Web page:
Therefore, survival was not used as the primary endpoint. However, in both
trials, subjects were to be followed until death or until a prespecified
cutoff of 36 months from the time of randomization, whichever occurred first.
The second study (D9902) was initiated shortly
after the first study. The trial design, patient eligibility, objectives and
statistical considerations were the same as those in the study 1 with a planned
sample size of 120 subjects. After the first
study results became available showing no overall significance of TTP in 2002,
the sponsor did a subset analysis of the study 1 and found that there was a difference
of TTP favoring Provenge arm for subjects who had Gleason score ≤ 7. At this point, the study 2 had already enrolled 98 subjects. The sponsor decided to split the second study
into two parts (A and B). Part A (D9902A)
contained the initial 98 subjects with Gleason scores ≤ 7 or ≥ 8,
and part B to enroll subjects only with Gleason score ≤ 7. The BLA contains data from the two pivotal
studies: Studies D9901 and D9902A.
Since
data/results from the two pivotal trials were submitted as the main efficacy
evidence under this BLA to support the licensing application, the
focus of the statistical review is mainly on the two Phase 3 trials (Studies D9901
and D9902A).
Statistical evaluation
I. Study D9901
This was a prospective Phase 3, multicenter,
double blind, placebocontrolled, randomized trial of immunotherapy with
APC8015 for the treatment of subjects with asymptomatic metastatic AIPC. A
total of 127 subjects were randomized
at multiple investigative centers (19
clinical study centers) across the
An independent third party was employed to
generate the randomization schedule for the study. The specifics about the
method of randomization employed (block size and degree of imbalance at each
study site) were not made known to Dendreon until after the study was
unblinded. Subjects were stratified by clinical study center and use of
bisphosphonate therapy (yes or no) prior to being randomized. The allocation of subjects to treatment
utilized multiple blocks, each of size 6, to generate a separate master
randomization schedule for each stratum. A centralized, adaptive randomization
procedure was employed to maintain the overall enrollment in the study at an
approximately 2:1 randomization, while preventing the enrollment at any
clinical study center from departing from the 2:1 randomization ratio by a
large amount.
Following randomization, subjects from both
groups underwent a series of 3 standard leukapheresis procedures (in Weeks 0,
2, and 4), and each procedure was followed 2 days later by infusion of either
autologous antigen loaded APCs (APC8015; active treatment) or autologous
quiescent APCs without antigen (APCPlacebo; control). The treatment phase of
the protocol was complete following the third (Week 4) infusion. For subjects on the control arm, the remaining twothirds of the
quiescent APCs from each leukapheresis that were not used to make APCPlacebo
were cryopreserved for possible later use in the preparation of APC8015F for
the Phase 2 salvage trial D9903.
At the time that subjects developed disease
progression, study treatment could be unblinded. Subjects in the APC8015 group
were then treated at the physicians discretion. Subjects in the APCPlacebo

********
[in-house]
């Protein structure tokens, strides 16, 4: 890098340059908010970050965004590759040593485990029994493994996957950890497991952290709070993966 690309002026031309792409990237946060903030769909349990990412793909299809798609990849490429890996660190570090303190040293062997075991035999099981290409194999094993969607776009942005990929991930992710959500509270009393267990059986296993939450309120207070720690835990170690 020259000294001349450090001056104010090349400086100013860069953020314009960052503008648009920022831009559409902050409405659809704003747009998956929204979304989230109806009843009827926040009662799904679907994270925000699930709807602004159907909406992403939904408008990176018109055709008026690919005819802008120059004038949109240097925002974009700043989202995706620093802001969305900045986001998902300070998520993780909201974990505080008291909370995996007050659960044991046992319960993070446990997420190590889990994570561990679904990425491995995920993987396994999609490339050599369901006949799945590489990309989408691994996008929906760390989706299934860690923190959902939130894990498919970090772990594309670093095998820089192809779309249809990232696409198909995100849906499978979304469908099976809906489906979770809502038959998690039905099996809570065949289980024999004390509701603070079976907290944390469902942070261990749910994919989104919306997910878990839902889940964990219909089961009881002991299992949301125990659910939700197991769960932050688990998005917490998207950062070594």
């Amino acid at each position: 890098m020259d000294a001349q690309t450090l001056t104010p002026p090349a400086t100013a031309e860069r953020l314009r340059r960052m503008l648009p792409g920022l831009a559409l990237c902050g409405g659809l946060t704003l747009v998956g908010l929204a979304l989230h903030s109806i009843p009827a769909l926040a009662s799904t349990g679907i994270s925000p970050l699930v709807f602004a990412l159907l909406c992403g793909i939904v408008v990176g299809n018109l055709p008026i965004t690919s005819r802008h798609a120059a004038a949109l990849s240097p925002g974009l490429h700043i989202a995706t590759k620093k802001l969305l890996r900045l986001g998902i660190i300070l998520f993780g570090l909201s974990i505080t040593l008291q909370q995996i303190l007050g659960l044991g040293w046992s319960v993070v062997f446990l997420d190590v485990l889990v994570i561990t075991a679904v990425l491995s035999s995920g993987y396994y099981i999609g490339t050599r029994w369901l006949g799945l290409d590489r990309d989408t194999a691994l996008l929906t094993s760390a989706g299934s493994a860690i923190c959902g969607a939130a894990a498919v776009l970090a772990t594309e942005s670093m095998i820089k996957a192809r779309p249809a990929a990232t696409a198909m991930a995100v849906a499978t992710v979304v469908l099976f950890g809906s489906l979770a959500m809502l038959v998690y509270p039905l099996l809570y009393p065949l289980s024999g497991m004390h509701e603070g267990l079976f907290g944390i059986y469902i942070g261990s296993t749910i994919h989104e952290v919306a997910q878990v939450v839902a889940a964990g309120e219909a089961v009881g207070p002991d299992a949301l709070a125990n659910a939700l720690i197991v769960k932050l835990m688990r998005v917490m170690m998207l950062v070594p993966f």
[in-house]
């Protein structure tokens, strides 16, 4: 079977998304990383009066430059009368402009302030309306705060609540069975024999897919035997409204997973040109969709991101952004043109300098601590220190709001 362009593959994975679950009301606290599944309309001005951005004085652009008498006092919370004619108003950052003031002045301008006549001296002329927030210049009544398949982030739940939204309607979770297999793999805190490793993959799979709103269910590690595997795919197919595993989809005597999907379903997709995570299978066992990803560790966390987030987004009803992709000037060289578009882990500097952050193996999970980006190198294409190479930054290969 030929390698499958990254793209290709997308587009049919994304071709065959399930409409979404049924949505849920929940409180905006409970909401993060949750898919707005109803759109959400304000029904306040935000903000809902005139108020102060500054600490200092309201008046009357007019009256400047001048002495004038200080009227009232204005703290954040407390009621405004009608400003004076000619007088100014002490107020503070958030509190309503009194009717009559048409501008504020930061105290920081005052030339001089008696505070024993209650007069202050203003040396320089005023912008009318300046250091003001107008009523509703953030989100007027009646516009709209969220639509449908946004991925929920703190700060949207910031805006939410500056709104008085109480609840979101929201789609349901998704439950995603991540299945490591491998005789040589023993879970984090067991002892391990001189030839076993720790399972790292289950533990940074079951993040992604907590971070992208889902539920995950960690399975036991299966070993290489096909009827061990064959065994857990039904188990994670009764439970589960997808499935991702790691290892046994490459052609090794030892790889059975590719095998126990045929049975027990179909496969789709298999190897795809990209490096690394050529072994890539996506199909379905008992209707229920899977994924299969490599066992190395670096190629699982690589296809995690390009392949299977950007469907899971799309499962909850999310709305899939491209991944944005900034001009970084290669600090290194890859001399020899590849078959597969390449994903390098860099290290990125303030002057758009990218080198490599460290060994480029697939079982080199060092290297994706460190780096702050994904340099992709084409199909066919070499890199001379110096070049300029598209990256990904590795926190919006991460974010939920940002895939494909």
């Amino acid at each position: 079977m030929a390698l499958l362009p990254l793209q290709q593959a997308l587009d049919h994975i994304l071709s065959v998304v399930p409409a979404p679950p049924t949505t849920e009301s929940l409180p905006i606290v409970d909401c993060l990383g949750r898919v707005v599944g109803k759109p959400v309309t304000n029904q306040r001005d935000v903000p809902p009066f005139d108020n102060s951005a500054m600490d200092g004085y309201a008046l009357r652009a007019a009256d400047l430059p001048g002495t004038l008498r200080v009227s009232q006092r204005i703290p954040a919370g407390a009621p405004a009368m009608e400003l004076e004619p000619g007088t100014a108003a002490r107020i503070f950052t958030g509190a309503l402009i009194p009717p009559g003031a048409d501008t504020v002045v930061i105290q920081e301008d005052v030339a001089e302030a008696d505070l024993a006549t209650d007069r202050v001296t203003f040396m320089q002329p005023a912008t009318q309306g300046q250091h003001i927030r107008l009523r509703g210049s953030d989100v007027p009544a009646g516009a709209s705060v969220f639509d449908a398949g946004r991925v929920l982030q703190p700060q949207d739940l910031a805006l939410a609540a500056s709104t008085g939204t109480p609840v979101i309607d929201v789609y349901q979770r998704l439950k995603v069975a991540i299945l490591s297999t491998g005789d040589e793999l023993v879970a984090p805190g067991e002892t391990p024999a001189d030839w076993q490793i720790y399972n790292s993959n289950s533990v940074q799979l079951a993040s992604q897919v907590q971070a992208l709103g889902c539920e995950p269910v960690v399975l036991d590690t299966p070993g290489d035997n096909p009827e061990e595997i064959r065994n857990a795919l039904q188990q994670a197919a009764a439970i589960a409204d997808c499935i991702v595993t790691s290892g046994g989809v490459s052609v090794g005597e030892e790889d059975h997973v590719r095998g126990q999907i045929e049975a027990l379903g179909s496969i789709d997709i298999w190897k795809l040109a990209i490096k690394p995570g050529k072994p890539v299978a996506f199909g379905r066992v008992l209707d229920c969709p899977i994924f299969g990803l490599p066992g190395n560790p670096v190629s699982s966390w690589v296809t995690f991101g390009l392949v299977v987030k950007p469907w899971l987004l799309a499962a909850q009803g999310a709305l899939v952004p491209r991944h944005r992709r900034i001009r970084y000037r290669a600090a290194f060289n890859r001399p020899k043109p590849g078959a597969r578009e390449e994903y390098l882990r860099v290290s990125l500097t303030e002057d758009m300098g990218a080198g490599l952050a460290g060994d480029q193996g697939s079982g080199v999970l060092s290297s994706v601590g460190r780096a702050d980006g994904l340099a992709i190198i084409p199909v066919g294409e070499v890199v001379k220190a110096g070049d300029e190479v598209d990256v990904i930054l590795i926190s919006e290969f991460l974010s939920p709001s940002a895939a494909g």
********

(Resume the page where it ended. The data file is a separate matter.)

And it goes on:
group had the option to enter a Phase 2, open label, singlearm salvage trial
(Protocol D9903) with a product similar to APC8015. Subjects treated with APC8015
on D9901 were not eligible to participate in the salvage trial.
Regardless of subsequent treatment, subjects
without diseaserelated pain at the time of disease progression were to be
followed with weekly pain logs for 4 additional weeks. After subjects developed
disease progression, followup documentation included treatmentrelated AEs,
first anticancer treatment, and survival for 3 years from the time of
randomization or until death, whichever occurred first. Per the statistical
analysis plan (Appendix 16.1.9.8), the final analysis of survival was performed
36 months following randomization of the last subject.
1.0 Statistical Analysis Plan
1.1 Efficacy variables
The primary efficacy variable, overall time to
disease progression (TTP), was defined as the time from randomization to the
first observation of disease progression.
Disease progression was defined by any of the following:
Measurable Disease
A greater than 50% increase in the sum of the products of the perpendicular
diameters of all bidimensionally measurable lesions. The change was measured
against the smallest sum observed, or compared with baseline if there was no
response, using the same techniques as baseline.
An appearance of at least 2 new lesions or the reappearance of any lesion that
had disappeared. All lesions had to have a minimum size of at least 2 cm in 1
dimension to be considered measurable.
Evaluable Disease
Unidimensionally measurable disease: at least 50% increase in the sum of the
measurements of all unidimensionally measurable lesions over the smallest sum
observed (over baseline if no response) using the same techniques as baseline.
Nonmeasurable disease: Clear worsening of nonmeasurable, evaluable disease.
Scan only bone disease: The appearance of at least 2 new areas of abnormal
uptake on bone scan. Increased uptake of preexisting lesions on bone scan did
not constitute progression.
Development
of Prostate CancerRelated Events
The development of a prostate cancerrelated event (e.g., spinal cord
compression, a pathologic fracture, the development of a requirement for
radiation therapy, or other clinically significant disease specific event)
constituted progression.
Failure to return for evaluation due to death or deteriorating condition